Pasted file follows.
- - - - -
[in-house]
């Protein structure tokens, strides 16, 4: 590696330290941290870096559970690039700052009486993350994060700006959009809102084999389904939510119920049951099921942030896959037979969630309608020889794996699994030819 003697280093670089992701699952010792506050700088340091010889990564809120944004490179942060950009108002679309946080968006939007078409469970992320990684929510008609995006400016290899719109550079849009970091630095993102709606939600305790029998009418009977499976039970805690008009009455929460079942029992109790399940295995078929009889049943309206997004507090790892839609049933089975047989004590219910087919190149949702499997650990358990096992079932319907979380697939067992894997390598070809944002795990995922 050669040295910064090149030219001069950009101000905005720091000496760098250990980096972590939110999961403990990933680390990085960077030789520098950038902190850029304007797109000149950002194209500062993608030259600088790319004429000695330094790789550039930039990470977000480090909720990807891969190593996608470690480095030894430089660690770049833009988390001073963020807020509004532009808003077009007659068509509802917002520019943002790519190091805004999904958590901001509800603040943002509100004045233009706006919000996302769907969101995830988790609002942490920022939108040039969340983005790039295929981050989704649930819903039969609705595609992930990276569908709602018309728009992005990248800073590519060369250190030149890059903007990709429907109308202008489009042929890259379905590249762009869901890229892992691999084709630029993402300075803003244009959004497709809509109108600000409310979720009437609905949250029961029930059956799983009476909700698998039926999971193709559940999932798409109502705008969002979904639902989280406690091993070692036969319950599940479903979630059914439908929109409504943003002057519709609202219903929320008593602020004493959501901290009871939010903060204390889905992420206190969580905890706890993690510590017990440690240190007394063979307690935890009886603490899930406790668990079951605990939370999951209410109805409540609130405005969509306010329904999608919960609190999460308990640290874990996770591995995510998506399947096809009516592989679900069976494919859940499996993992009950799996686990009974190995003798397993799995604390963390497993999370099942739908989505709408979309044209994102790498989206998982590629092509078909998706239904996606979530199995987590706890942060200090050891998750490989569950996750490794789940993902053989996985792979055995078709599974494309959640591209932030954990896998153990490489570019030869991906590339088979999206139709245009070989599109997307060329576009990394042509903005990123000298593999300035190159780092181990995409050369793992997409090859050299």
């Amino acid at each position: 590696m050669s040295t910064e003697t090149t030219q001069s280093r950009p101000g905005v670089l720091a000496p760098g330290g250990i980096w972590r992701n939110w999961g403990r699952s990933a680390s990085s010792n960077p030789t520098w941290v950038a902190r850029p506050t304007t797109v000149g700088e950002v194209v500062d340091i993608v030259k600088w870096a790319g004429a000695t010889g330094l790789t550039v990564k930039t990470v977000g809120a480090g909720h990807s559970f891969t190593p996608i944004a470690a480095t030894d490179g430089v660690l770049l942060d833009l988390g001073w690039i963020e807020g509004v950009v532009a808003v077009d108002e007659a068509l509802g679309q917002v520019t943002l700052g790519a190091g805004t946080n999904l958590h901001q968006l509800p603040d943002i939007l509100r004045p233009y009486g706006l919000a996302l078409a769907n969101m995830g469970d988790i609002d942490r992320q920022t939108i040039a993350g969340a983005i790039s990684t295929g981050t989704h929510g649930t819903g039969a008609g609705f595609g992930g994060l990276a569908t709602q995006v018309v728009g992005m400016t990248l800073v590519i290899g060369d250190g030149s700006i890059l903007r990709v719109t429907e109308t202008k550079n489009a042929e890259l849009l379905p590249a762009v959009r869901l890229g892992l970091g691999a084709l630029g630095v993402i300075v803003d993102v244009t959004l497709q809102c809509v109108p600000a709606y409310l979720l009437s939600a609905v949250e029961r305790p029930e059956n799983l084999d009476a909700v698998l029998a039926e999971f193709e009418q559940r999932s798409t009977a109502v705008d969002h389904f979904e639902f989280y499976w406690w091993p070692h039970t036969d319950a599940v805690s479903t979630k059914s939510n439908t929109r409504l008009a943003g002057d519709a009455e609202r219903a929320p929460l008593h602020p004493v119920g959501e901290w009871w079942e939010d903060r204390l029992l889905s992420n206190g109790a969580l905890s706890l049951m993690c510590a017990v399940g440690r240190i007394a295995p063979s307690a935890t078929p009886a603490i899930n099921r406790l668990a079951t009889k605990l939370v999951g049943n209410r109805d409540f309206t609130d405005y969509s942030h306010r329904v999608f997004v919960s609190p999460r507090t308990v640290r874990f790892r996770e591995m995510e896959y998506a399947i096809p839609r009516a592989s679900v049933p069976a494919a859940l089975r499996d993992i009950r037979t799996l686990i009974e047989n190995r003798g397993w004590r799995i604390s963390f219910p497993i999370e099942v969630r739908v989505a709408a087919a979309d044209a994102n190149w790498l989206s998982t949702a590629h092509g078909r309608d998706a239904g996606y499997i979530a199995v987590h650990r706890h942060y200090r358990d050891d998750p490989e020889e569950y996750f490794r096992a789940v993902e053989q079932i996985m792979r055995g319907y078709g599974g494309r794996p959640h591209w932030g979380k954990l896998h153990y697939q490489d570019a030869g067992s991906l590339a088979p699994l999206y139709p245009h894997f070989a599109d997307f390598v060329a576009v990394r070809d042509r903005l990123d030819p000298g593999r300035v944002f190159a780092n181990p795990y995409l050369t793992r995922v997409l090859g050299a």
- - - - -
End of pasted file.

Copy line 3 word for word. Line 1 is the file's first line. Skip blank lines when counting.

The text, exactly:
């Amino acid at each position: 590696m050669s040295t910064e003697t090149t030219q001069s280093r950009p101000g905005v670089l720091a000496p760098g330290g250990i980096w972590r992701n939110w999961g403990r699952s990933a680390s990085s010792n960077p030789t520098w941290v950038a902190r850029p506050t304007t797109v000149g700088e950002v194209v500062d340091i993608v030259k600088w870096a790319g004429a000695t010889g330094l790789t550039v990564k930039t990470v977000g809120a480090g909720h990807s559970f891969t190593p996608i944004a470690a480095t030894d490179g430089v660690l770049l942060d833009l988390g001073w690039i963020e807020g509004v950009v532009a808003v077009d108002e007659a068509l509802g679309q917002v520019t943002l700052g790519a190091g805004t946080n999904l958590h901001q968006l509800p603040d943002i939007l509100r004045p233009y009486g706006l919000a996302l078409a769907n969101m995830g469970d988790i609002d942490r992320q920022t939108i040039a993350g969340a983005i790039s990684t295929g981050t989704h929510g649930t819903g039969a008609g609705f595609g992930g994060l990276a569908t709602q995006v018309v728009g992005m400016t990248l800073v590519i290899g060369d250190g030149s700006i890059l903007r990709v719109t429907e109308t202008k550079n489009a042929e890259l849009l379905p590249a762009v959009r869901l890229g892992l970091g691999a084709l630029g630095v993402i300075v803003d993102v244009t959004l497709q809102c809509v109108p600000a709606y409310l979720l009437s939600a609905v949250e029961r305790p029930e059956n799983l084999d009476a909700v698998l029998a039926e999971f193709e009418q559940r999932s798409t009977a109502v705008d969002h389904f979904e639902f989280y499976w406690w091993p070692h039970t036969d319950a599940v805690s479903t979630k059914s939510n439908t929109r409504l008009a943003g002057d519709a009455e609202r219903a929320p929460l008593h602020p004493v119920g959501e901290w009871w079942e939010d903060r204390l029992l889905s992420n206190g109790a969580l905890s706890l049951m993690c510590a017990v399940g440690r240190i007394a295995p063979s307690a935890t078929p009886a603490i899930n099921r406790l668990a079951t009889k605990l939370v999951g049943n209410r109805d409540f309206t609130d405005y969509s942030h306010r329904v999608f997004v919960s609190p999460r507090t308990v640290r874990f790892r996770e591995m995510e896959y998506a399947i096809p839609r009516a592989s679900v049933p069976a494919a859940l089975r499996d993992i009950r037979t799996l686990i009974e047989n190995r003798g397993w004590r799995i604390s963390f219910p497993i999370e099942v969630r739908v989505a709408a087919a979309d044209a994102n190149w790498l989206s998982t949702a590629h092509g078909r309608d998706a239904g996606y499997i979530a199995v987590h650990r706890h942060y200090r358990d050891d998750p490989e020889e569950y996750f490794r096992a789940v993902e053989q079932i996985m792979r055995g319907y078709g599974g494309r794996p959640h591209w932030g979380k954990l896998h153990y697939q490489d570019a030869g067992s991906l590339a088979p699994l999206y139709p245009h894997f070989a599109d997307f390598v060329a576009v990394r070809d042509r903005l990123d030819p000298g593999r300035v944002f190159a780092n181990p795990y995409l050369t793992r995922v997409l090859g050299a």